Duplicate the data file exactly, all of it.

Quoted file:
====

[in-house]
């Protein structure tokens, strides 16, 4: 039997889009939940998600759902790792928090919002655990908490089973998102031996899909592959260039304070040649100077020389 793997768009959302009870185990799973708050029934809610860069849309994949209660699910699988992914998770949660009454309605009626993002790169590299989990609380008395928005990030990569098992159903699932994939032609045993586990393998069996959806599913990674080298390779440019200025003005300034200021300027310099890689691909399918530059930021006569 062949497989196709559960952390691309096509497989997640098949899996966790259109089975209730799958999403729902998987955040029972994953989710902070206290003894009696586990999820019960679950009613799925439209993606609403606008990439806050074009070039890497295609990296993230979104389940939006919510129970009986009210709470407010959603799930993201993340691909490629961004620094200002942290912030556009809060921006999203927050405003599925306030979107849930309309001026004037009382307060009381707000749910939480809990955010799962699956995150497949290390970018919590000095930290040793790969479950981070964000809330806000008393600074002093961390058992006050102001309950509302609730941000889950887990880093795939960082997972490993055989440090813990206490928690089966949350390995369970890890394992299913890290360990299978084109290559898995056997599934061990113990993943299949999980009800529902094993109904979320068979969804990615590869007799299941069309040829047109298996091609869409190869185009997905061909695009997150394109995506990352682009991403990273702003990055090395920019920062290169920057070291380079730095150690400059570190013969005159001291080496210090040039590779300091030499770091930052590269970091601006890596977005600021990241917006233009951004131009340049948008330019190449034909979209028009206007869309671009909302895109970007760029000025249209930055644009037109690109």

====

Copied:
[in-house]
């Protein structure tokens, strides 16, 4: 039997889009939940998600759902790792928090919002655990908490089973998102031996899909592959260039304070040649100077020389 793997768009959302009870185990799973708050029934809610860069849309994949209660699910699988992914998770949660009454309605009626993002790169590299989990609380008395928005990030990569098992159903699932994939032609045993586990393998069996959806599913990674080298390779440019200025003005300034200021300027310099890689691909399918530059930021006569 062949497989196709559960952390691309096509497989997640098949899996966790259109089975209730799958999403729902998987955040029972994953989710902070206290003894009696586990999820019960679950009613799925439209993606609403606008990439806050074009070039890497295609990296993230979104389940939006919510129970009986009210709470407010959603799930993201993340691909490629961004620094200002942290912030556009809060921006999203927050405003599925306030979107849930309309001026004037009382307060009381707000749910939480809990955010799962699956995150497949290390970018919590000095930290040793790969479950981070964000809330806000008393600074002093961390058992006050102001309950509302609730941000889950887990880093795939960082997972490993055989440090813990206490928690089966949350390995369970890890394992299913890290360990299978084109290559898995056997599934061990113990993943299949999980009800529902094993109904979320068979969804990615590869007799299941069309040829047109298996091609869409190869185009997905061909695009997150394109995506990352682009991403990273702003990055090395920019920062290169920057070291380079730095150690400059570190013969005159001291080496210090040039590779300091030499770091930052590269970091601006890596977005600021990241917006233009951004131009340049948008330019190449034909979209028009206007869309671009909302895109970007760029000025249209930055644009037109690109």